Being open about what you feel is a great start to effective parenting. If one is upset about their partner’s way, it’s good to talk it out. Many times, both parents don’t do that. They tend to think, “it’s just the way it is, and there’s no point talking.”
Furthermore, some may feel uncomfortable being open about their feelings. But based on my personal experience, I find that open communication helps because it brings clarity and healing. It helps both parents to understand each other better. As we talk, we begin to understand the reason behind our actions.
From communicating our feelings, we find out our disagreements. Then, we can work on how to come to a compromise.
For instance, one parent believes in punishment, but the other does not. If one of the house rules is broken, what are the consequences?
One parent may need to understand that consequences don’t have to involve harsh punishment to be effective, while the other parent needs to accept that there have to be consequences for bad behavior.
Never disagree in front of the kids
As much as we would like to confront or interfere when we disagree with our partner’s parenting decisions, we should try our very best not to do it in front of our children.
Because then our children will quickly learn where our disagreement lies. They will realize it and use it to their advantage. So, avoid disagreeing in front of them. Save it for later when the children aren’t around to listen.
Of course, this does not apply to situations when the partner is abusive or harms the children.
Forgiving ourselves when things go wrong
I choose to be an authoritative parent to give my children the best possible upbringing. But I admit there were times I became a disciplinarian or an uninvolved parent because of my busy schedule or when I faced some personal challenges that affected my mood. Things happen.
We never choose the kind of problems that come our way. We don’t expect things to turn out bad. Every day, all we hope for is that things go smoothly without any hiccups.
But we don’t live in a perfect world, and we are not perfect. We make mistakes, fail, and fall. I have failed and made mistakes too many times to count. There were days when I reflected upon my decisions and actions, I felt ashamed of myself, and a surge of guilt filled my heart.
All kinds of thoughts fill my mind, such as what if my children turn out to be unloving, what if my children turn out to be aggressive, what if my children do not love me, and so on.
All the what-ifs begin to fill my mind, which doesn’t make me feel better.
So, what do I do when I have made the wrong parenting choice? It could be the words I say or things I do to my children that may have badly affected them. How do I turn back and save the situation?
Frankly, we can’t turn back the time. What is said is said, and what is done is done.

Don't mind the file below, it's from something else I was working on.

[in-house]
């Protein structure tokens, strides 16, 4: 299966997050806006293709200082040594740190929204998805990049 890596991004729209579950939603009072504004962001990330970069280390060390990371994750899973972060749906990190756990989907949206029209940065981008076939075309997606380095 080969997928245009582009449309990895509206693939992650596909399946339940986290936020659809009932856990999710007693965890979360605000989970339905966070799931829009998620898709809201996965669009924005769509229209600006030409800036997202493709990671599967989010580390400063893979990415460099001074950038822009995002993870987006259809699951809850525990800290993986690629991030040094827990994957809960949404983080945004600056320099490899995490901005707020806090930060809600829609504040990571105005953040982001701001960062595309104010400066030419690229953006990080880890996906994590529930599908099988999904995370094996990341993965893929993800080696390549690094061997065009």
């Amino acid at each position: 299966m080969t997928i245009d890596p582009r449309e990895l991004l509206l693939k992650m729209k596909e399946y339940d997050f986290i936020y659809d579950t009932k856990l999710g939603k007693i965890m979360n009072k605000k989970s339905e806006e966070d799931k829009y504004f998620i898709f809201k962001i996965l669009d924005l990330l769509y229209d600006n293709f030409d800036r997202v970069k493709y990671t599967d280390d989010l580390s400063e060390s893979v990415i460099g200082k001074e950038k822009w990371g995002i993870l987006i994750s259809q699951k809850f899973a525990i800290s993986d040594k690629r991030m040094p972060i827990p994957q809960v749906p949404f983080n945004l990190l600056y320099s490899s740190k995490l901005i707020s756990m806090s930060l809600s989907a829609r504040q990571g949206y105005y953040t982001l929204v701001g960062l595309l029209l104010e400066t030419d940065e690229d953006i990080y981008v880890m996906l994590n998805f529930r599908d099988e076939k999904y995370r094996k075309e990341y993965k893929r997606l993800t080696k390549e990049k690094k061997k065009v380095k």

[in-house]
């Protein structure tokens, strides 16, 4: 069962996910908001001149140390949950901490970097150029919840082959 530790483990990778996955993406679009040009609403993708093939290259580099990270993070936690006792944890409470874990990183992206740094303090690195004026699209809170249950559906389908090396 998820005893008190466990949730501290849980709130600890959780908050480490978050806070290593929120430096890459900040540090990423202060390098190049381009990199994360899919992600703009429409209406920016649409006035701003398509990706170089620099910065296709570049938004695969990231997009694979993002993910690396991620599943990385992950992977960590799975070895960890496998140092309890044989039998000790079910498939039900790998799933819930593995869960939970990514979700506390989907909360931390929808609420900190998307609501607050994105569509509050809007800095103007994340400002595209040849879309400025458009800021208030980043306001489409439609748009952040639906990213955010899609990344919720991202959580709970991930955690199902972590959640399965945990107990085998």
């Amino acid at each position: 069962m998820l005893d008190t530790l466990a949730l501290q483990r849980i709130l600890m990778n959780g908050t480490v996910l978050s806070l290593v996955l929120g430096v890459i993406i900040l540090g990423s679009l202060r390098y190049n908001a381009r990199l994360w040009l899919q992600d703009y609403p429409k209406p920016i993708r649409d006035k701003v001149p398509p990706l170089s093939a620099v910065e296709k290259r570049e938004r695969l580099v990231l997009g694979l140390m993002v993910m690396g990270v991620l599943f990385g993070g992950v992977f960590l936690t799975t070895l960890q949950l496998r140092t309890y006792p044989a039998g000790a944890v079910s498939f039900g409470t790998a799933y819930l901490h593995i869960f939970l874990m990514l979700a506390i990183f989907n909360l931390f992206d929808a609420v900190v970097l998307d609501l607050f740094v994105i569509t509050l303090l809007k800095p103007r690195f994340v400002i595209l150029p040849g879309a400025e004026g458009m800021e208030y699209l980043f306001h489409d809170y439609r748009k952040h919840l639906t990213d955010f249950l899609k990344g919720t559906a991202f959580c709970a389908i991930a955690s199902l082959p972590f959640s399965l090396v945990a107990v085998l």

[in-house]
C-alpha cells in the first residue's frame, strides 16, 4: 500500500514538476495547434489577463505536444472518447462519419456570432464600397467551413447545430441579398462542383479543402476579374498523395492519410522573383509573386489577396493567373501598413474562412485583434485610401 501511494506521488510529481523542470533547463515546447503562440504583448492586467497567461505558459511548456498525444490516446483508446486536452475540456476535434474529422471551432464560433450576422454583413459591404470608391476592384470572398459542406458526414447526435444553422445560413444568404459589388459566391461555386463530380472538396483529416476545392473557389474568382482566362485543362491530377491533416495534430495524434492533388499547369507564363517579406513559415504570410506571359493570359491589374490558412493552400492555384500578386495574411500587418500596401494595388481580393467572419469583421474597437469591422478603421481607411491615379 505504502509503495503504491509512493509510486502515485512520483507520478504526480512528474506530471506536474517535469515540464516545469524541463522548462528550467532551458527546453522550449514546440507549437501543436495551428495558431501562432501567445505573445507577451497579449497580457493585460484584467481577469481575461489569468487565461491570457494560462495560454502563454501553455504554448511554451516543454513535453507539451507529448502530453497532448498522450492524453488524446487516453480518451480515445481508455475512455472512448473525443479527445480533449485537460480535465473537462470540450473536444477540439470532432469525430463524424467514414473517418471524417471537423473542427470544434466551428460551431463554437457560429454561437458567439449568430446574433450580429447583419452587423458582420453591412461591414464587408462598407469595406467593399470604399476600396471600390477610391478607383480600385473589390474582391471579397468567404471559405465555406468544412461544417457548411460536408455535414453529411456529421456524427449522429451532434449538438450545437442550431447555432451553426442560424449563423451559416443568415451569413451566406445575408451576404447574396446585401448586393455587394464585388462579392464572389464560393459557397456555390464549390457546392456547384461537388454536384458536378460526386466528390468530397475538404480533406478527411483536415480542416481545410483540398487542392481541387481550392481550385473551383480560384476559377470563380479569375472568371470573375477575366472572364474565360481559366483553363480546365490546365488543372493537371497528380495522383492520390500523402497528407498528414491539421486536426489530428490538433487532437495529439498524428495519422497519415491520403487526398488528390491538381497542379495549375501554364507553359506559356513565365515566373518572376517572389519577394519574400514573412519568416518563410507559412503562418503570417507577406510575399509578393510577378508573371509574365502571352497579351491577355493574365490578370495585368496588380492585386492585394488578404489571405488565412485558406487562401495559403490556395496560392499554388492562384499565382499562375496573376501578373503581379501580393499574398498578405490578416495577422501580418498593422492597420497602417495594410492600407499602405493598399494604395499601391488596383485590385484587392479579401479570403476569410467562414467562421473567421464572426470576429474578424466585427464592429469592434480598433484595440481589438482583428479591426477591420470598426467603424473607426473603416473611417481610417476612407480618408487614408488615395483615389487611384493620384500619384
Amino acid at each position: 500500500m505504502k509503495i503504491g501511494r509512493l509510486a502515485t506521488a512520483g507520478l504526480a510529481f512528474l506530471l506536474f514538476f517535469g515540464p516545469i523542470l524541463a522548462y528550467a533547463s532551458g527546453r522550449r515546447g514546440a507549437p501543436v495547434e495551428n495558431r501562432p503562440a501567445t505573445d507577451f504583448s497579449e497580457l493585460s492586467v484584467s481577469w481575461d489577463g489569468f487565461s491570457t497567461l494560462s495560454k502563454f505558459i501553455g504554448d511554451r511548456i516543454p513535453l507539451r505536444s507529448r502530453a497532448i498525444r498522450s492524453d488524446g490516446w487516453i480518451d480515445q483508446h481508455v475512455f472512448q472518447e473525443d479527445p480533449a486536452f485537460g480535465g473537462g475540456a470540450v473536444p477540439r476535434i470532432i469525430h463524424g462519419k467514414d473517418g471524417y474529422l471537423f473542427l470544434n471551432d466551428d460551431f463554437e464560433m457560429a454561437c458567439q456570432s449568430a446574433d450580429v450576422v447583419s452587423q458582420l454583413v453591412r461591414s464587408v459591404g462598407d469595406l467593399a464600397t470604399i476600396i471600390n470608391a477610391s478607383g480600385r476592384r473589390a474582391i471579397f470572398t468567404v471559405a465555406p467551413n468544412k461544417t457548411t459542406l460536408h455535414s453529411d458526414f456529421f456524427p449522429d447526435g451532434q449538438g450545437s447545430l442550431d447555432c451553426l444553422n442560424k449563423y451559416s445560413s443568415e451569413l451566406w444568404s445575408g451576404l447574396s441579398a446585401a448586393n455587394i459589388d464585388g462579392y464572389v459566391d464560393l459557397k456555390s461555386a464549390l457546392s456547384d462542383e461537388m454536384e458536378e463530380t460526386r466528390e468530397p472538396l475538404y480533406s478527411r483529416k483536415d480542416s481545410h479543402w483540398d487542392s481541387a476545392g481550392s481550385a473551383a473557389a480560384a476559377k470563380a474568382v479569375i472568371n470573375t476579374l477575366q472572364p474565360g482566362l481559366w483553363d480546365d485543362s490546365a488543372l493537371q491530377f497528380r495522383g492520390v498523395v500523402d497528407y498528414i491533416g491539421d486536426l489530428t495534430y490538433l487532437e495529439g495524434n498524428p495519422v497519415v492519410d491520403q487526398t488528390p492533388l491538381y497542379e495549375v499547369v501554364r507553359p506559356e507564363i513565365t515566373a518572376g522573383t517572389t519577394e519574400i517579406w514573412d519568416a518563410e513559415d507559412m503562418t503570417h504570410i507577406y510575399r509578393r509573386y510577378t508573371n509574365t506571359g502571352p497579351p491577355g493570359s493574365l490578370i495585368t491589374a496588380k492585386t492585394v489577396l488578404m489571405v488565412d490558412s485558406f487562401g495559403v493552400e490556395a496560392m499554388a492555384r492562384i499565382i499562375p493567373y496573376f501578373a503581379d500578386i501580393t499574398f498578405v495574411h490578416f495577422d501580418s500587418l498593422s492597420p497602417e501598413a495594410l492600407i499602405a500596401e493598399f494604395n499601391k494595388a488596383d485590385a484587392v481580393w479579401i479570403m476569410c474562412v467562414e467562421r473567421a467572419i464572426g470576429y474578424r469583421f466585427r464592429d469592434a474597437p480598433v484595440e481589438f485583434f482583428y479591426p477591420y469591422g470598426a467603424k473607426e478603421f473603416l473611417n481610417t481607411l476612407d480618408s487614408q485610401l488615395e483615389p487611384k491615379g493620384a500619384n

However, the first step we can take is open communication with our children. Explain why we said and acted the way we do and apologize if we have done something inappropriate.
This way, we show our children that we own up to our mistakes and that we as parents make mistakes and fail too. It will also lead them to be open with us and talk about their feelings.
Seeking help from others
Another thing we could do is seek help from someone who has been through parenting. Be open about what you face with that person.
Parenting isn’t an easy job. We cannot do this alone. We need people who can walk this parenting journey with us, listen to us, and pray with us.
Just as the saying goes, “it takes a whole village to raise a child,” I have a few close friends with whom I share my parenting experiences. In return, they share theirs as well.
It does make me feel a little less “alone.” Talking to someone helps to clear my mind. I feel so much better than wallowing in sadness and guilt over my mistakes as a parent.
So, find someone you can talk to comfortably, who will not judge but give advice or lend you a listening ear.
Finding peace by surrendering to God
Finally, the one thing I always do for my children is surrender them to our Father in heaven. No one can look after my children the way God does. I can always rest assured that He has the best plan in store for them.
When things don’t turn out well, I know I can talk to Him like a friend.
On days when I feel overwhelmed by parenting, I run to Him to cry and ask Him for guidance. God will never turn His back on those who seek His comfort and cry out to Him.
Jesus said, “Come to me, all of you who are weary and carry heavy burdens, and I will give you rest.” (Matthew 11:28 [NLT])
It’s an invitation. Jesus invites you to rest in Him before you even run to Him.
His arms are open and ready to bring you comfort.
No matter what bad parenting decisions you have made, He will accept you just as you are. He loves you. Just like how we parents think the world of our children, He thinks the world of us too and so much more.
The goal of good parenting may seem unattainable, but with God, all things are possible. As a parent, you are not perfect—but are being perfected if you trust God and let Him guide you.